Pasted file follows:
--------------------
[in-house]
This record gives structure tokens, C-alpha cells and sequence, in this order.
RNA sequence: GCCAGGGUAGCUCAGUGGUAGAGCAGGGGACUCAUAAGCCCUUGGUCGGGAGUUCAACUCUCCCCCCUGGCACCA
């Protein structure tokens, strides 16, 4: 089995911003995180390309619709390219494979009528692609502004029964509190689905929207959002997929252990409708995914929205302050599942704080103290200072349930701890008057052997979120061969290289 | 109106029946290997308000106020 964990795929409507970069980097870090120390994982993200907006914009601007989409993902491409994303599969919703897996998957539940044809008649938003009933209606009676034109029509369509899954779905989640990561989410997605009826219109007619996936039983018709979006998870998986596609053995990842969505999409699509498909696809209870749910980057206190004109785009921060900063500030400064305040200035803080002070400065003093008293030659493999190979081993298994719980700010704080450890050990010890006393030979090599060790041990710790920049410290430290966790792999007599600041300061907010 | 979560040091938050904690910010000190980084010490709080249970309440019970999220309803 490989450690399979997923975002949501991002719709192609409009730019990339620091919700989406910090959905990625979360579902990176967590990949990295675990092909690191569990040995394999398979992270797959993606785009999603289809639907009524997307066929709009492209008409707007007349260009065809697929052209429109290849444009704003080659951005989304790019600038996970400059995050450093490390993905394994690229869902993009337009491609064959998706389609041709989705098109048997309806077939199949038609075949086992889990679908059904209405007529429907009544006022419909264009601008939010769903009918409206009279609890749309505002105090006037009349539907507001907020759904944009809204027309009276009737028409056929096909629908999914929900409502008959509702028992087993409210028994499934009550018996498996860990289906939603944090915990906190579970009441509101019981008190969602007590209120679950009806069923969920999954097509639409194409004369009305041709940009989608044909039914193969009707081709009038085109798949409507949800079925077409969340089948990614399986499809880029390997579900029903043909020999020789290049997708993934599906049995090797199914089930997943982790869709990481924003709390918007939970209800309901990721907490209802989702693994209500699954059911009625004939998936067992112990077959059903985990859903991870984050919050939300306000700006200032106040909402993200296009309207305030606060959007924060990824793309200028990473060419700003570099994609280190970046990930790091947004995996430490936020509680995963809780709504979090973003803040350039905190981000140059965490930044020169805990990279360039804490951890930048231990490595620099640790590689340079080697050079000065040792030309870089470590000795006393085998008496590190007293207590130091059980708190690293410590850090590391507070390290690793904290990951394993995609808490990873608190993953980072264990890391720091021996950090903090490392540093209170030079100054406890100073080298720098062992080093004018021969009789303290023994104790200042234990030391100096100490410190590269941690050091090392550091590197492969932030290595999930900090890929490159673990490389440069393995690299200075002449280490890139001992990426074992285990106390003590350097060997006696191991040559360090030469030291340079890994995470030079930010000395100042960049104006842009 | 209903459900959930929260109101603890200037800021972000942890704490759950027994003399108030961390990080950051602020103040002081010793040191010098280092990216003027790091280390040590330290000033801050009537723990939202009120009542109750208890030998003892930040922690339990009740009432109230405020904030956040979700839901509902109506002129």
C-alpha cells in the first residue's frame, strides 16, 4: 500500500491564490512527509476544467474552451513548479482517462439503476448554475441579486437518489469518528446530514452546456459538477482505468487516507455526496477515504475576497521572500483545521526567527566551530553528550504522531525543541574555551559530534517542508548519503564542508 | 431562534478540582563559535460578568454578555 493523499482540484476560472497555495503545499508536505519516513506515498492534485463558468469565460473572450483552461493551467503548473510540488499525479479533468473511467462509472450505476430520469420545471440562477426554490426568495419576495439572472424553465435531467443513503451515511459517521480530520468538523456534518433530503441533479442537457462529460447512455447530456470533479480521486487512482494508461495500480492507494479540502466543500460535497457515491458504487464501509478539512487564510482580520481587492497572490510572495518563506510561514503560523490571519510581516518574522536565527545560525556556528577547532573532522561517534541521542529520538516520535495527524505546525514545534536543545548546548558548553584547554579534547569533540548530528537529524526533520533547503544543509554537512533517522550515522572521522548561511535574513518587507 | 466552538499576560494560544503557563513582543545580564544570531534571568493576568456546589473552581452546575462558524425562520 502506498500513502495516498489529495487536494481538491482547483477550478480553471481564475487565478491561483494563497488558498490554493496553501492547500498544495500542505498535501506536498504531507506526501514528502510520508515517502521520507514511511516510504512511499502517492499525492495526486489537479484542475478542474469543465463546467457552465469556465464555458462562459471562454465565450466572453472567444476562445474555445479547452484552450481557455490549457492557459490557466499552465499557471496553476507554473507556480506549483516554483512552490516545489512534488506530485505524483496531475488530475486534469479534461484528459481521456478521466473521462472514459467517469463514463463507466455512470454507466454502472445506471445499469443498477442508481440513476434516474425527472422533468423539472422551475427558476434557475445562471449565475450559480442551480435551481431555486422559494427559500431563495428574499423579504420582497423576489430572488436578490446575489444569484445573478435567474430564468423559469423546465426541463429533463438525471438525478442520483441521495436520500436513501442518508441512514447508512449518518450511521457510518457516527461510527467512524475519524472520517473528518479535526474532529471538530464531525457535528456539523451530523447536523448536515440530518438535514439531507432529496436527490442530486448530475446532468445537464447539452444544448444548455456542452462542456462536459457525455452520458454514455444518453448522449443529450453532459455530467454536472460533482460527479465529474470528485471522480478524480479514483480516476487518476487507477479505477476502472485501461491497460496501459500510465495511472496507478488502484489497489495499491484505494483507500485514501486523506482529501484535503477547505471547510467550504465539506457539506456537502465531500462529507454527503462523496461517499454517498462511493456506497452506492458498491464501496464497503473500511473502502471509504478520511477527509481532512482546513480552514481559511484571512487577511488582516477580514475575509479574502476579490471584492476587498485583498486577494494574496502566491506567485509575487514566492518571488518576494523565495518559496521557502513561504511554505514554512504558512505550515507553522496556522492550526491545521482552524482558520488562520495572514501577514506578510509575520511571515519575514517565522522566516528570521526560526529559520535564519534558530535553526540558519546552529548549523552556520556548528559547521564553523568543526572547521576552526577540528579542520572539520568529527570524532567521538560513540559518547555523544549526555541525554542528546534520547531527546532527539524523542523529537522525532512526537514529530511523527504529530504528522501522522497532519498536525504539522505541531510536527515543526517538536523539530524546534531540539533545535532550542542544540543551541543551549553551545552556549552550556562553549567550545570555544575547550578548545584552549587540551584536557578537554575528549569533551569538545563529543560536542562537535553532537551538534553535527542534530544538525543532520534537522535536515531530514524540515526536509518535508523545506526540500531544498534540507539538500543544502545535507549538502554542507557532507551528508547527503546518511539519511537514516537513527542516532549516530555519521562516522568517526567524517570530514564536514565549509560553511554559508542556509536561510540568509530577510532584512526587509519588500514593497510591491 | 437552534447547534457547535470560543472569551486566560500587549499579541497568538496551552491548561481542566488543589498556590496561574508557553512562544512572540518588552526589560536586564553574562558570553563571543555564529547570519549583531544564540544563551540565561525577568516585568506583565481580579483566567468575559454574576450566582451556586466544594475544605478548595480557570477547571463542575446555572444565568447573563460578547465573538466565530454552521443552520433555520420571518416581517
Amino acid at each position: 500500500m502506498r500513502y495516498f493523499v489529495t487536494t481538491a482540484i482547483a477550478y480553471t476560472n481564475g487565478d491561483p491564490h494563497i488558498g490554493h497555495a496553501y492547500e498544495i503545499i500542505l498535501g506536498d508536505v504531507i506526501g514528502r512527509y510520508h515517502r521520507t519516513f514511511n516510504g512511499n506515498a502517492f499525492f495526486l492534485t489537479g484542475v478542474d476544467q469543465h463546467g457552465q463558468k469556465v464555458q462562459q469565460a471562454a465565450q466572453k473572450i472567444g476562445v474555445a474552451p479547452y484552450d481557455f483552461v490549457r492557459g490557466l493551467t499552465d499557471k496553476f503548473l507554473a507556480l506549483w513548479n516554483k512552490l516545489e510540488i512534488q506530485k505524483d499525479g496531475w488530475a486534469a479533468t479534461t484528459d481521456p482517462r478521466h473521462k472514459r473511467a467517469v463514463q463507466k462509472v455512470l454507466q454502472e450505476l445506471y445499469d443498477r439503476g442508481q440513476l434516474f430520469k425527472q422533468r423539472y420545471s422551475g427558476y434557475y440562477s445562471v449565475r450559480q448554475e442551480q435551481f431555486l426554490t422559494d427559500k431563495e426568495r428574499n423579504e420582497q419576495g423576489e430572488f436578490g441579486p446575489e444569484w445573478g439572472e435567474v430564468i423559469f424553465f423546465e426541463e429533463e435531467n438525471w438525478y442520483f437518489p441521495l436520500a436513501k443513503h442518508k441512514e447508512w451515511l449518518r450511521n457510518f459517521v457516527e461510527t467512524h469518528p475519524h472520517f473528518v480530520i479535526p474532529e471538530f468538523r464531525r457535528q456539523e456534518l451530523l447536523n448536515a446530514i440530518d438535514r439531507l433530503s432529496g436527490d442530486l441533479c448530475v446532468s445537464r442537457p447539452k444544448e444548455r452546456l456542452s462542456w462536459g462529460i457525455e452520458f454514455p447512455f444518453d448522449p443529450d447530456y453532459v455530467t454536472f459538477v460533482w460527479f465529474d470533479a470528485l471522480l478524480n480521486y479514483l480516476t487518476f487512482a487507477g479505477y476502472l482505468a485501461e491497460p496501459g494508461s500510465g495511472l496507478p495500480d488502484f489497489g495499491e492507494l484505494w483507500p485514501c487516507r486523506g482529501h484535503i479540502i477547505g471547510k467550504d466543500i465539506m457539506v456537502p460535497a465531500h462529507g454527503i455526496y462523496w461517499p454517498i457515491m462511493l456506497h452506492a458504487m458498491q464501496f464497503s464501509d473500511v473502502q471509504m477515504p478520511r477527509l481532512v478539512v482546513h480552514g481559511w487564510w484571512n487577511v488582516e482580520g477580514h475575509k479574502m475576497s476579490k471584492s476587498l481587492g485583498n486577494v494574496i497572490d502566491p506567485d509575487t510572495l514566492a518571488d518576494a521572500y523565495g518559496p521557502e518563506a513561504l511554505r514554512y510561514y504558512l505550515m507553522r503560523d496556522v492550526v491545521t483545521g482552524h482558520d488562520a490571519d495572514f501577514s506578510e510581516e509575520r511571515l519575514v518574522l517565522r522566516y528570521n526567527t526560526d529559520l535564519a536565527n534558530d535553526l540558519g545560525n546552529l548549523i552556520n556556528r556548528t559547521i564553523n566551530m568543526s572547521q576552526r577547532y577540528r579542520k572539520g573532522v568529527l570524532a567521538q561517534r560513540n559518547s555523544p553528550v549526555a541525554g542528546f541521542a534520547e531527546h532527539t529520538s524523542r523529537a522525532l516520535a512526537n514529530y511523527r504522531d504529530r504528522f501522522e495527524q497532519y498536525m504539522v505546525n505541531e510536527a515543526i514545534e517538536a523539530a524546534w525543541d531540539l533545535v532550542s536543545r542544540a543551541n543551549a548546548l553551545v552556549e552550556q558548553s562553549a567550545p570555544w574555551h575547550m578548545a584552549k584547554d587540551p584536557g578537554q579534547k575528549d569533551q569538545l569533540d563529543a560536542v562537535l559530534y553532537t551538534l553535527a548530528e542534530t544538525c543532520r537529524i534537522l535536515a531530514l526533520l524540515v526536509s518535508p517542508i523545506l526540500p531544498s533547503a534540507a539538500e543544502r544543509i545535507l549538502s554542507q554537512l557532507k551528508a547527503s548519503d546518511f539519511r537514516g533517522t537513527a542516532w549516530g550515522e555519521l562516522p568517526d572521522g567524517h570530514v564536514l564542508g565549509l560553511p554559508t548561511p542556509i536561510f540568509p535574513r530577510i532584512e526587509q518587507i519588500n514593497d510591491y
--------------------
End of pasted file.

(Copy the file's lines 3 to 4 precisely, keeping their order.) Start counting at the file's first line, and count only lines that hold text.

RNA sequence: GCCAGGGUAGCUCAGUGGUAGAGCAGGGGACUCAUAAGCCCUUGGUCGGGAGUUCAACUCUCCCCCCUGGCACCA
């Protein structure tokens, strides 16, 4: 089995911003995180390309619709390219494979009528692609502004029964509190689905929207959002997929252990409708995914929205302050599942704080103290200072349930701890008057052997979120061969290289 | 109106029946290997308000106020 964990795929409507970069980097870090120390994982993200907006914009601007989409993902491409994303599969919703897996998957539940044809008649938003009933209606009676034109029509369509899954779905989640990561989410997605009826219109007619996936039983018709979006998870998986596609053995990842969505999409699509498909696809209870749910980057206190004109785009921060900063500030400064305040200035803080002070400065003093008293030659493999190979081993298994719980700010704080450890050990010890006393030979090599060790041990710790920049410290430290966790792999007599600041300061907010 | 979560040091938050904690910010000190980084010490709080249970309440019970999220309803 490989450690399979997923975002949501991002719709192609409009730019990339620091919700989406910090959905990625979360579902990176967590990949990295675990092909690191569990040995394999398979992270797959993606785009999603289809639907009524997307066929709009492209008409707007007349260009065809697929052209429109290849444009704003080659951005989304790019600038996970400059995050450093490390993905394994690229869902993009337009491609064959998706389609041709989705098109048997309806077939199949038609075949086992889990679908059904209405007529429907009544006022419909264009601008939010769903009918409206009279609890749309505002105090006037009349539907507001907020759904944009809204027309009276009737028409056929096909629908999914929900409502008959509702028992087993409210028994499934009550018996498996860990289906939603944090915990906190579970009441509101019981008190969602007590209120679950009806069923969920999954097509639409194409004369009305041709940009989608044909039914193969009707081709009038085109798949409507949800079925077409969340089948990614399986499809880029390997579900029903043909020999020789290049997708993934599906049995090797199914089930997943982790869709990481924003709390918007939970209800309901990721907490209802989702693994209500699954059911009625004939998936067992112990077959059903985990859903991870984050919050939300306000700006200032106040909402993200296009309207305030606060959007924060990824793309200028990473060419700003570099994609280190970046990930790091947004995996430490936020509680995963809780709504979090973003803040350039905190981000140059965490930044020169805990990279360039804490951890930048231990490595620099640790590689340079080697050079000065040792030309870089470590000795006393085998008496590190007293207590130091059980708190690293410590850090590391507070390290690793904290990951394993995609808490990873608190993953980072264990890391720091021996950090903090490392540093209170030079100054406890100073080298720098062992080093004018021969009789303290023994104790200042234990030391100096100490410190590269941690050091090392550091590197492969932030290595999930900090890929490159673990490389440069393995690299200075002449280490890139001992990426074992285990106390003590350097060997006696191991040559360090030469030291340079890994995470030079930010000395100042960049104006842009 | 209903459900959930929260109101603890200037800021972000942890704490759950027994003399108030961390990080950051602020103040002081010793040191010098280092990216003027790091280390040590330290000033801050009537723990939202009120009542109750208890030998003892930040922690339990009740009432109230405020904030956040979700839901509902109506002129």